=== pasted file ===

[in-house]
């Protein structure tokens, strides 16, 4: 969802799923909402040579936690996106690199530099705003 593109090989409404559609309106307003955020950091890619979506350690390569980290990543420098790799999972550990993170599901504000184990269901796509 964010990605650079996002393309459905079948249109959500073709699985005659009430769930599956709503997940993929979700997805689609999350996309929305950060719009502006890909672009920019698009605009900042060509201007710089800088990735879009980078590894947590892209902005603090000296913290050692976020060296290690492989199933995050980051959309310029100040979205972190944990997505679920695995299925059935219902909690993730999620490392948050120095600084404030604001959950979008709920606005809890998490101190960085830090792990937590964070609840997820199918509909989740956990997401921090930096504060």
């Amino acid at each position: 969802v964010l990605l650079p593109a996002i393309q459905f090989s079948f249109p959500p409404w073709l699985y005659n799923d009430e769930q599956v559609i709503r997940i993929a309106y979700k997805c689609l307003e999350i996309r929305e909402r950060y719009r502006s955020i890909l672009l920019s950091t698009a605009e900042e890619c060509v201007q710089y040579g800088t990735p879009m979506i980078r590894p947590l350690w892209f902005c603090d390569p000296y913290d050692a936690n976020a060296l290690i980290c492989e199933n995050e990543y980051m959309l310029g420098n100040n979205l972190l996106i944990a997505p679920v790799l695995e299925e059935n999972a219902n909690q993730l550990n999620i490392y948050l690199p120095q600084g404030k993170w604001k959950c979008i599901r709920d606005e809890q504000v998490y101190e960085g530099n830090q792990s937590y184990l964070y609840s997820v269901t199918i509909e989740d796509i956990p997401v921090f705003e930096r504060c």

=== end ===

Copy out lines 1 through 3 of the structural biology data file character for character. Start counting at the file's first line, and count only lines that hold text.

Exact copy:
[in-house]
């Protein structure tokens, strides 16, 4: 969802799923909402040579936690996106690199530099705003 593109090989409404559609309106307003955020950091890619979506350690390569980290990543420098790799999972550990993170599901504000184990269901796509 964010990605650079996002393309459905079948249109959500073709699985005659009430769930599956709503997940993929979700997805689609999350996309929305950060719009502006890909672009920019698009605009900042060509201007710089800088990735879009980078590894947590892209902005603090000296913290050692976020060296290690492989199933995050980051959309310029100040979205972190944990997505679920695995299925059935219902909690993730999620490392948050120095600084404030604001959950979008709920606005809890998490101190960085830090792990937590964070609840997820199918509909989740956990997401921090930096504060």
């Amino acid at each position: 969802v964010l990605l650079p593109a996002i393309q459905f090989s079948f249109p959500p409404w073709l699985y005659n799923d009430e769930q599956v559609i709503r997940i993929a309106y979700k997805c689609l307003e999350i996309r929305e909402r950060y719009r502006s955020i890909l672009l920019s950091t698009a605009e900042e890619c060509v201007q710089y040579g800088t990735p879009m979506i980078r590894p947590l350690w892209f902005c603090d390569p000296y913290d050692a936690n976020a060296l290690i980290c492989e199933n995050e990543y980051m959309l310029g420098n100040n979205l972190l996106i944990a997505p679920v790799l695995e299925e059935n999972a219902n909690q993730l550990n999620i490392y948050l690199p120095q600084g404030k993170w604001k959950c979008i599901r709920d606005e809890q504000v998490y101190e960085g530099n830090q792990s937590y184990l964070y609840s997820v269901t199918i509909e989740d796509i956990p997401v921090f705003e930096r504060c």